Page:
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Teachers gather for summit at Cal State Los Angeles

LOS ANGELES — Nearly 500 educators and school administrators filled the Golden Eagle Ballroom at Cal State L.A. Friday for the Better Together: California Teachers Summit.

Cal State L.A. was one of 33 institutions to host the statewide summit, which focused on building networks, sharing successful classroom practices and accessing effective resources to implement the California Standards.

The one-day event also offered pre-kindergarten through 12th grade teachers an opportunity to share innovative strategies that empower them to impact students.

“Better Together: California Teachers Summit was a first-of-its-kind event where teachers learn from other teachers,” said Cheryl Ney, dean of the Charter College of Education at Cal State L.A. “Teachers came away with concrete tools and strategies and built a network of colleagues from their home region to support future collaboration,”

Beginning at 9 a.m., 15,000 teachers throughout California listened via Skype to keynote address by actress and teacher advocate Yvette Nicole Brown and then later by astronaut-turned educator Leland Melvin. Each spoke about the potential of teachers to spark curiosity, creativity and a love of learning in their students.

In a moving tribute, Brown shared stories of the teachers who changed her life. She also discussed her conversations with friends who are currently teachers. They told her of feeling “unappreciated, unsupported and unseen.”

“[It] breaks my heart because so much of who I am is because of you,” Brown said. “I am here with you because I believe in everything you guys do.”

In a surprise video message, special guest Kid President offered an inspirational and humorous perspective on the important role of teachers.

The Cal State L.A. site also hosted presentations by Local Ed Talk speakers and university alumni Latosha Guy, who is a reading and language arts teacher at King/Drew Magnet High School in Willowbrook, and Lovelyn Marquez-Prueher, who is an English-as-a-second-language teacher at Dodson Middle School.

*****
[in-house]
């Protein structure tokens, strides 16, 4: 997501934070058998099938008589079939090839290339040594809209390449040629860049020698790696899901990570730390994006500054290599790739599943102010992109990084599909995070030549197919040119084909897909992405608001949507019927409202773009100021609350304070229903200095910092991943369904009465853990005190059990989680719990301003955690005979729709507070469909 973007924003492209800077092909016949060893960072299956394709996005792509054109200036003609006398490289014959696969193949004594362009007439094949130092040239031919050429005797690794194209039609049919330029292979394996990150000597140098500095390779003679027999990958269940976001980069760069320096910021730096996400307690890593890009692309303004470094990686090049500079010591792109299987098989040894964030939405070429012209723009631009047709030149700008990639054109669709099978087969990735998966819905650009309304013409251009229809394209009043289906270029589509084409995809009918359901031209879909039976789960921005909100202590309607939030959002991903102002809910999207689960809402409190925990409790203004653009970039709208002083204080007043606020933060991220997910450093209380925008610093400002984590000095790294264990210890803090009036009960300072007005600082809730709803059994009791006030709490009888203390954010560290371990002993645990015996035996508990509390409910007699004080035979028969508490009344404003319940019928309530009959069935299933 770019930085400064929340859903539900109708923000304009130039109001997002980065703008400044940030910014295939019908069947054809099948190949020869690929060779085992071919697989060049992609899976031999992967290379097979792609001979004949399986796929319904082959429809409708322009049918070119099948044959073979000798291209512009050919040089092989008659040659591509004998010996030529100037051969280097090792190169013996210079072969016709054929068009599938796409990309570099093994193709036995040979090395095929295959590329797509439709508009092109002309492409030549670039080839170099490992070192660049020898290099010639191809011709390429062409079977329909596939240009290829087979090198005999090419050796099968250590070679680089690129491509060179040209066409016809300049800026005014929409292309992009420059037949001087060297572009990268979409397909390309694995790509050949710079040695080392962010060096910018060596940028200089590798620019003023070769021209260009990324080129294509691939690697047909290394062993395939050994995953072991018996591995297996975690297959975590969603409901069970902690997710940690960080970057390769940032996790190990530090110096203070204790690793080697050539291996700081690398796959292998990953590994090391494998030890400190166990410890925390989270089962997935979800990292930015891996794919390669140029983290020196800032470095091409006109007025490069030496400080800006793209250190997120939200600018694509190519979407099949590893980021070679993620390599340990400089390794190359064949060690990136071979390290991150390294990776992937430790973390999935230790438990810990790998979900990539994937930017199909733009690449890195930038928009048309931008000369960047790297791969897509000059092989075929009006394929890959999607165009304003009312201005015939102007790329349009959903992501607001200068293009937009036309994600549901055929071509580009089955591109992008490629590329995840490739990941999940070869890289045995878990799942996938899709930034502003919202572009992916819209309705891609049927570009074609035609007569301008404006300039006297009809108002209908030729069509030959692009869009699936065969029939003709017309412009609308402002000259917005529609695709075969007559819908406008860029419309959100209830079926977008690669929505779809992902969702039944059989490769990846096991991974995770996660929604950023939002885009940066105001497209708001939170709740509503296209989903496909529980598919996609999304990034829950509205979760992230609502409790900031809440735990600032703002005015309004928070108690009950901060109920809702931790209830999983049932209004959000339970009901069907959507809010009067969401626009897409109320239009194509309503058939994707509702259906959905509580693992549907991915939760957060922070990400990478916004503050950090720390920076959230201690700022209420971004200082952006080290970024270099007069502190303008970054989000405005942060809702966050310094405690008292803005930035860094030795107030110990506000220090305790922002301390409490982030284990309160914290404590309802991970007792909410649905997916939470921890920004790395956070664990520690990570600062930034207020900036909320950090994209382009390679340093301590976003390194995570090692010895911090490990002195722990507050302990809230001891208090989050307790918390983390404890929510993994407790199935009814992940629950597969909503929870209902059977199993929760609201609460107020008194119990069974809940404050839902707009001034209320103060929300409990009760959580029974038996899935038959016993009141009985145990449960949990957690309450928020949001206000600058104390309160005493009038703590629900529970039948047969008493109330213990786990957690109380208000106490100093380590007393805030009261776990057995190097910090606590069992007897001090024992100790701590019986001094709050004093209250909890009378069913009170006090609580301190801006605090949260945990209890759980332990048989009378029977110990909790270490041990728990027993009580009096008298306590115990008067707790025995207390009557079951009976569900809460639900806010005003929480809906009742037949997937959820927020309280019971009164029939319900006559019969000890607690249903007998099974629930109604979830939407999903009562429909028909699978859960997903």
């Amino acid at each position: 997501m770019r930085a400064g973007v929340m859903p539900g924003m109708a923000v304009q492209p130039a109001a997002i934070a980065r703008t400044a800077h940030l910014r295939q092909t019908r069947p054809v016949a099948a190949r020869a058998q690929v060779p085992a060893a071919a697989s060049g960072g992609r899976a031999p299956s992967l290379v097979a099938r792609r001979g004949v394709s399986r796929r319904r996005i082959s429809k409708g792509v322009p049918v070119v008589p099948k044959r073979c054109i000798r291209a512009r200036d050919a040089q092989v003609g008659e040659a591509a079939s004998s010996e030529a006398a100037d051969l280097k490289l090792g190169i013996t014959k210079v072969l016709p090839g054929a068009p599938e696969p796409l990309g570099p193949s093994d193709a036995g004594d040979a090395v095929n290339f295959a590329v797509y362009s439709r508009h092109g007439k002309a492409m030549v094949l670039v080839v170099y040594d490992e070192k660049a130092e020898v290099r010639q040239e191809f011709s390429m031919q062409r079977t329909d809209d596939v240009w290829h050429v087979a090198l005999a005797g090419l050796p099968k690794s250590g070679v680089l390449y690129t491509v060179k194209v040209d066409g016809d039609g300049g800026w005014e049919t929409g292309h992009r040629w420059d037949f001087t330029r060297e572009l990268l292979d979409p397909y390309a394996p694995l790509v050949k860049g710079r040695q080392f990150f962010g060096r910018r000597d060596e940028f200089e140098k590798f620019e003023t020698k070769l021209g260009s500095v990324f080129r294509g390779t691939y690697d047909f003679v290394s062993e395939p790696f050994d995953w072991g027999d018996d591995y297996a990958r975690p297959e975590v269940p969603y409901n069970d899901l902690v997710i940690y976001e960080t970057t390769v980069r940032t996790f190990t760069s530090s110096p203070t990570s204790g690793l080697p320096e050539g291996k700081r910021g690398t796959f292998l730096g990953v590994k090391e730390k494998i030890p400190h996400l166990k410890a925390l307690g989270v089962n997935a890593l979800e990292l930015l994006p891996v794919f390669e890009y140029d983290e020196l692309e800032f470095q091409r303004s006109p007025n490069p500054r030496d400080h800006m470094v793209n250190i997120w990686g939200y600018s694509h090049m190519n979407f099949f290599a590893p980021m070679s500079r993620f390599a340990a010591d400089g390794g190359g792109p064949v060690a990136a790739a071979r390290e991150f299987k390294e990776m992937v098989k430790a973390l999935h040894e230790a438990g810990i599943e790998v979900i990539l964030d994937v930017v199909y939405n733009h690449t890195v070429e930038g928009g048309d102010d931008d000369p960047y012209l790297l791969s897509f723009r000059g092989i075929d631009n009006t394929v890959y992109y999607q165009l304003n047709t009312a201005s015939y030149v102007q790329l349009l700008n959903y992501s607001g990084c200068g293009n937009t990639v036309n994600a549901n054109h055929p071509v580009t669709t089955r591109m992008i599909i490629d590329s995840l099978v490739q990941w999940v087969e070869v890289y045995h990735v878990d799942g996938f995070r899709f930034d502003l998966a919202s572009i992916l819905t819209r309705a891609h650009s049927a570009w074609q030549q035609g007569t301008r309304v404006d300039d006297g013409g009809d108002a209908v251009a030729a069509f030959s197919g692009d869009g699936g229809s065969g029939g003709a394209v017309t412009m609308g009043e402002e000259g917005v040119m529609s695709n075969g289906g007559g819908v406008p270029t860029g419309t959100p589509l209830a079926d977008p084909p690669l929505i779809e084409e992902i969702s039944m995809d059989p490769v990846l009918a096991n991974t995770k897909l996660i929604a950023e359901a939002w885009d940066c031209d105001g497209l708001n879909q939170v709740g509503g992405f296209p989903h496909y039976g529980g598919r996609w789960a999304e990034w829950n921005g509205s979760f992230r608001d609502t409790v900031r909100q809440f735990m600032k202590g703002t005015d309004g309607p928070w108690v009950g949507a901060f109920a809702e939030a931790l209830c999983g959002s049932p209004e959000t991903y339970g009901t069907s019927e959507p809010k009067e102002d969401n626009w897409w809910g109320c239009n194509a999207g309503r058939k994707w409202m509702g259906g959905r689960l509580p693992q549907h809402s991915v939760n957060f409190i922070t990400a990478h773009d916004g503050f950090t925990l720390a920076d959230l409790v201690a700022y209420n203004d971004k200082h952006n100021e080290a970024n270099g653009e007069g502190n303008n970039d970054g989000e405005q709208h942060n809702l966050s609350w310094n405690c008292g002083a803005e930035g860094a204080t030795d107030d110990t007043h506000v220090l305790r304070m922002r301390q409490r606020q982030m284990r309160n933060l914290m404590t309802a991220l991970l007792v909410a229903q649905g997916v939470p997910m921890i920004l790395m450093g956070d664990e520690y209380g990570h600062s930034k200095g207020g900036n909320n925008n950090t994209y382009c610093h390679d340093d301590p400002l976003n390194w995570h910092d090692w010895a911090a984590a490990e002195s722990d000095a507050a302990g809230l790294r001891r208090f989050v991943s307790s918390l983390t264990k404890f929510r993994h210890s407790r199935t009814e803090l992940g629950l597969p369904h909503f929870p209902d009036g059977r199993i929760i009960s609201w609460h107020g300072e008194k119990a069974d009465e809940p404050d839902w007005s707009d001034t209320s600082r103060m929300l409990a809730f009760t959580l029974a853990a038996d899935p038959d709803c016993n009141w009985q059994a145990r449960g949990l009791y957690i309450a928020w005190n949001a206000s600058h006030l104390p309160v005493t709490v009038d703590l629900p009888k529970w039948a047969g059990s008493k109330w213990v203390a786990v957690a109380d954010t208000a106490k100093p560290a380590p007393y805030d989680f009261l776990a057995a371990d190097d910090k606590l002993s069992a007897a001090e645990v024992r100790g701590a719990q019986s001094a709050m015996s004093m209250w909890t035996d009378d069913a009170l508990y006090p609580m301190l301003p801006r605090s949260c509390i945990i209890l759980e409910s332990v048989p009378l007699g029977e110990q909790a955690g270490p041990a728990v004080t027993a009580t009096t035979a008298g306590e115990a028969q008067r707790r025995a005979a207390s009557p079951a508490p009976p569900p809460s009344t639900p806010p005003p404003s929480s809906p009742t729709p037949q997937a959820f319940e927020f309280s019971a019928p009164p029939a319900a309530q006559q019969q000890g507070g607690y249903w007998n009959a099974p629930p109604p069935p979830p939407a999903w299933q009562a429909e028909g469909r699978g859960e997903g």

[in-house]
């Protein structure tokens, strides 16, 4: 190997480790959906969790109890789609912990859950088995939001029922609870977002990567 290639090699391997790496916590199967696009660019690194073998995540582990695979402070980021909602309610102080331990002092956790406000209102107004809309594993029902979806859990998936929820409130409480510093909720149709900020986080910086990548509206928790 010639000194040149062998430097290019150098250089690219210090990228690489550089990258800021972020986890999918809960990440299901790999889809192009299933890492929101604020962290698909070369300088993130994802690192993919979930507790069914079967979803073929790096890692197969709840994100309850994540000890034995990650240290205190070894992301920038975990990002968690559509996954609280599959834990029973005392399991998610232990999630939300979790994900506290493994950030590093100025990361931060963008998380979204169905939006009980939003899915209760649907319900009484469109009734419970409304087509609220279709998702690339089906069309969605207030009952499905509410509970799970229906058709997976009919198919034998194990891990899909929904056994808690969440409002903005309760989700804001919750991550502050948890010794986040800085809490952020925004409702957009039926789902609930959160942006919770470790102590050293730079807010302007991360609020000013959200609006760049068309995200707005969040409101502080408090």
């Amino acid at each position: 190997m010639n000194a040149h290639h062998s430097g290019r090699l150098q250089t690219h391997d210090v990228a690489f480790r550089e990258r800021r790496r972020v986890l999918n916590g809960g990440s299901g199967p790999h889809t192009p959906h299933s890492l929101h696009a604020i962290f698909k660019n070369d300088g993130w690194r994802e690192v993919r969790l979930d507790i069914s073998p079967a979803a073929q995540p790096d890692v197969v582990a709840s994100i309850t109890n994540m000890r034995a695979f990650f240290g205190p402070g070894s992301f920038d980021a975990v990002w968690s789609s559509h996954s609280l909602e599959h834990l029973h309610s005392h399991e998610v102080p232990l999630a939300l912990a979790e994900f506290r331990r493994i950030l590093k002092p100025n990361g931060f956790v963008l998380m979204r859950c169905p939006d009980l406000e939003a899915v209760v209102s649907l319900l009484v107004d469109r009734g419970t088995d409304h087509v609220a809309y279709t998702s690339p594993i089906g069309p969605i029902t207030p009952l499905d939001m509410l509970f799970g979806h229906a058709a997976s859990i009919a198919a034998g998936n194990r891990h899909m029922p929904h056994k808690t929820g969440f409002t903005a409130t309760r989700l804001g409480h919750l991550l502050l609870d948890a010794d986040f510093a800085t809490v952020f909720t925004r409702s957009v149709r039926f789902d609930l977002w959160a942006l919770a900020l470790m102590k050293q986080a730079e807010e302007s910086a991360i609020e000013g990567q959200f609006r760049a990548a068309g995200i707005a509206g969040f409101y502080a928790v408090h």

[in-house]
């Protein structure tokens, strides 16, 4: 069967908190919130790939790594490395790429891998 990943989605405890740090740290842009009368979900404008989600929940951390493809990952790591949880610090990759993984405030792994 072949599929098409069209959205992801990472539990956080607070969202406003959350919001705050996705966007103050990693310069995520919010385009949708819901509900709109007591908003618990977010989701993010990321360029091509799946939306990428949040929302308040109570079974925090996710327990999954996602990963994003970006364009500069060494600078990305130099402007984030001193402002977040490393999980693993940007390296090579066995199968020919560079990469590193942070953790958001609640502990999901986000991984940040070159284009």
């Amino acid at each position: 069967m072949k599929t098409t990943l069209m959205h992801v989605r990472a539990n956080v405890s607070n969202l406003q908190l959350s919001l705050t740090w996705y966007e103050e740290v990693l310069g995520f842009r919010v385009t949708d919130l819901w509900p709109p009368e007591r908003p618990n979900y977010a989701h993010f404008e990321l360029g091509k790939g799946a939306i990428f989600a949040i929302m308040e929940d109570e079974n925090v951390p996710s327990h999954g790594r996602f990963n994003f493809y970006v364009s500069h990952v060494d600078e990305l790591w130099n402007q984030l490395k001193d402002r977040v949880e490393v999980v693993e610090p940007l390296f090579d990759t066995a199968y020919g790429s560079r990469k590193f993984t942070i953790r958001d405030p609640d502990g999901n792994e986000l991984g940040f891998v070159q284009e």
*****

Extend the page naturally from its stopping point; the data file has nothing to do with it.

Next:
Wearing a red cape and a Wonder Woman shirt, Guy talked about “the super human expectations that are often placed on teachers” and the importance of teachers asking for help.

“Help is not a dirty word,” she told the audience.

Guy discussed potential sources of assistance and the benefits to teachers and students.

“The speakers offered inspiring and poignant perspectives about their successes with implementation of the California Standards,” Ney said. “California is grabbing national attention and standing apart for our ability to bring diverse groups together to effectively implement the California Standards, including the Common Core State Standards in mathematics and English language arts/literacy.”

The summit was organized by the New Teacher Center in partnership with California State University, the Association of Independent California Colleges and Universities and its member institutions. The summit was also supported by $3.5 million in grants to the New Teacher Center, Cal State Fullerton and Loyola Marymount University from the Bill & Melinda Gates Foundation.

“Today is just a first step towards building a stronger network of teachers across the state,” said Kristen Soares, president of the Association of Independent California Colleges and Universities. “Through this collaboration, teachers are gaining invaluable lessons and tools they can take back to their classrooms, their schools and their communities.”

“Collaboration is a cornerstone of continued growth and learning,” said Loren Blanchard, executive vice chancellor for Academic and Student Affairs for the California State University Office of the Chancellor. “The CSU [system] recognizes the value of providing professional development opportunities for CSU’s teacher graduates and for all teachers. Their continued advancement has a direct and positive impact on the lives and success of future students of the CSU.”